Another photo shows Io’s volcano Tvashtar erupting at the 1 o’clock position. The plume is about 330 km (200 miles) high and shows an asymmetrical and complicated wispy texture with incandenscent lava shown as the bright point of light. Another plume, likely from the volcano Masubi, is illuminated by Jupiter at the 5 o’clock position. A third and much fainter plume, barely visible at the 2 o’clock position, could be the first plume seen from the volcano Zal Patera.
New Horizons and Io continue to astonish us with these unprecedented views of the solar system’s most geologically active body.
At a distance of 2.5 million km (1.5 million miles) from Io, New Horizons takes a photo of three volcanic eruptions taking place: Tvashtar’s 290-km (180-mile) high dust plume at the 11 o’clock position, Prometheus’ 60-km (40-mile) high plume at 9 o’clock, and Masubi’s eruption appearing as a bright spot near the bottom on the night side.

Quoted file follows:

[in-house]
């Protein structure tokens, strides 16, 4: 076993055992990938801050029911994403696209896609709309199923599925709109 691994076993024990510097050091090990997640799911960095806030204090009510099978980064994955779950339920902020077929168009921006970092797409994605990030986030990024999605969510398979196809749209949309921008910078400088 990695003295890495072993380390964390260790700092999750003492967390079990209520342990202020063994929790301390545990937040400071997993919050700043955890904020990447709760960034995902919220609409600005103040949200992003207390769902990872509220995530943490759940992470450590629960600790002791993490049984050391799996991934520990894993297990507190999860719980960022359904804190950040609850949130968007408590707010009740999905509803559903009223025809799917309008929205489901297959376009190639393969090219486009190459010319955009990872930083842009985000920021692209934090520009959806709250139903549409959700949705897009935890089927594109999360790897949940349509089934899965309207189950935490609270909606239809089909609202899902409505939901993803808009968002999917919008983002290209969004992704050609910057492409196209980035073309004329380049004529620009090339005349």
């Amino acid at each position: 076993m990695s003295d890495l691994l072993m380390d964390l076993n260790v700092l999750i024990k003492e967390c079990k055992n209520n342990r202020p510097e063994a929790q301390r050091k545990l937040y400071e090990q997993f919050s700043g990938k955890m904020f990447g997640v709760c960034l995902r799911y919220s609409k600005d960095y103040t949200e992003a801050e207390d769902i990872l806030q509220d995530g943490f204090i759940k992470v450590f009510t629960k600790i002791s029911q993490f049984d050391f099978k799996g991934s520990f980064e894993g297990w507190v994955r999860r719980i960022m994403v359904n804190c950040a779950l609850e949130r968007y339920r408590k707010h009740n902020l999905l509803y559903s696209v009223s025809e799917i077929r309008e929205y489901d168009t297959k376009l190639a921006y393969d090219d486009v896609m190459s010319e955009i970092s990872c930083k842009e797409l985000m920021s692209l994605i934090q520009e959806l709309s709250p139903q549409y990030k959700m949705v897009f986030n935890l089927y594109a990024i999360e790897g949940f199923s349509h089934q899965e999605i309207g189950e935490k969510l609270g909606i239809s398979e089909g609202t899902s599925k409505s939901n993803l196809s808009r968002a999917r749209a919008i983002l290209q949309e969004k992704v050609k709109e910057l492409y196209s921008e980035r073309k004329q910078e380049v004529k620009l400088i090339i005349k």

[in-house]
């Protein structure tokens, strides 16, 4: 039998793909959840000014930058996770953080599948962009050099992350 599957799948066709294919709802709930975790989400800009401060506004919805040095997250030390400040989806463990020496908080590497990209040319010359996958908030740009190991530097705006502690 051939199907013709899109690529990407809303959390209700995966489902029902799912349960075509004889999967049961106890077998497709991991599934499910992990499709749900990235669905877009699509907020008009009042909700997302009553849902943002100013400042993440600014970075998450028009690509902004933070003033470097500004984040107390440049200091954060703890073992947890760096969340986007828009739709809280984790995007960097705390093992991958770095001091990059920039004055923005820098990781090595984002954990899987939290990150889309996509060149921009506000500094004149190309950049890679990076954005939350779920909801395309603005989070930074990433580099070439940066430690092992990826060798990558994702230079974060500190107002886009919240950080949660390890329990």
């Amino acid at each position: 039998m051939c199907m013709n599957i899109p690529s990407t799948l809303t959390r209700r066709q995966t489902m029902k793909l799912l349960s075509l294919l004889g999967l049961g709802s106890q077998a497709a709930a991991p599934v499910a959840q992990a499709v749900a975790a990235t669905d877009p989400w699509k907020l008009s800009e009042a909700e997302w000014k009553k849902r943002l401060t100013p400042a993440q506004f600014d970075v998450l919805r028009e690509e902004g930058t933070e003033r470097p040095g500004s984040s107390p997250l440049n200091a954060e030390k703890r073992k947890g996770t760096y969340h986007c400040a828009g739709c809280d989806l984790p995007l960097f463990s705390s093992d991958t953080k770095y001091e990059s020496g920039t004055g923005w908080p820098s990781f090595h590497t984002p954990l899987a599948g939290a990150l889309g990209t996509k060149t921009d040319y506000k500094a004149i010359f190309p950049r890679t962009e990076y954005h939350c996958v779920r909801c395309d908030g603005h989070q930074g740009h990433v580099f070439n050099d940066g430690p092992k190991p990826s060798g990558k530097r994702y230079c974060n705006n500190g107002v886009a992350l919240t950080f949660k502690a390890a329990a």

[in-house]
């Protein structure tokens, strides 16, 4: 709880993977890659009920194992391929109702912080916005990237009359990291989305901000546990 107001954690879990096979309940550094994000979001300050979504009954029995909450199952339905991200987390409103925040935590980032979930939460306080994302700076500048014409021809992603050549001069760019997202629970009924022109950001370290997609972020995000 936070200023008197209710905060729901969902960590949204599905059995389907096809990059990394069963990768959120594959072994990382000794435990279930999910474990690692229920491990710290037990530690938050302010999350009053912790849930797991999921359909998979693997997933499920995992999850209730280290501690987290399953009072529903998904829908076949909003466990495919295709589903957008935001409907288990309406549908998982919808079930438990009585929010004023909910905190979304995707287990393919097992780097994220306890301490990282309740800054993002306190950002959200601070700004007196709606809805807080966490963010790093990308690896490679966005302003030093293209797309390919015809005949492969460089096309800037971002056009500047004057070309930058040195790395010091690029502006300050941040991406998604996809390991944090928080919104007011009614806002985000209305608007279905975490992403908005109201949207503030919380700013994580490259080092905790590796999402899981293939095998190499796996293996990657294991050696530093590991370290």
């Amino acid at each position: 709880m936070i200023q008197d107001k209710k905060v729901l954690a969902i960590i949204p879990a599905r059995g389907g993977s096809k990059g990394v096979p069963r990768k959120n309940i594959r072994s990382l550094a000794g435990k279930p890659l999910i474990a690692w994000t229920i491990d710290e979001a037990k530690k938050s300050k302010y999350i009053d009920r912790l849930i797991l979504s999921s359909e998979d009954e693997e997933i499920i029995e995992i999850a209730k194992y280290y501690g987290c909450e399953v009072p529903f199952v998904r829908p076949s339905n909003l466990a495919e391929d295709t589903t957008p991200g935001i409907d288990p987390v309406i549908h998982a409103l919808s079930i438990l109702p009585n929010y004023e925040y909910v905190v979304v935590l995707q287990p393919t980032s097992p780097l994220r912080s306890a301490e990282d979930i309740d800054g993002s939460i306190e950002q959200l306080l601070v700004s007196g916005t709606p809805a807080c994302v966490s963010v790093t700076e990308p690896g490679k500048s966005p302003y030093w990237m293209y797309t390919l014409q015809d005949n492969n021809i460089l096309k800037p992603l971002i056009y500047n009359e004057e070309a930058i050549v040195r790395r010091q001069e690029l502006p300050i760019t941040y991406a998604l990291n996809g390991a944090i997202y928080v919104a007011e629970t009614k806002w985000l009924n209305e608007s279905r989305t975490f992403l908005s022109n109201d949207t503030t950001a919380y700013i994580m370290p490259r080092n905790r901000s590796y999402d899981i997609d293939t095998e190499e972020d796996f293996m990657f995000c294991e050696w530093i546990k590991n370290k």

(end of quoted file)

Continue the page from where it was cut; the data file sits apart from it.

From 4 million km (2.5 million miles) away, New Horizons’ LORRI instrument photos Io’s Tvashtar volcano erupting. Jupiter’s tidal interaction with Io heats it up and causes it to be volcanically active. The bright photo shows Tvashtar erupting a huge dust plume at the 11 o’clock position. The bumps at the 2 o’clock position are tall mountains. The darker photo shows surface features of Io.
This is the best image of a large volcanic plume on Io since the Voyager flybys in 1979.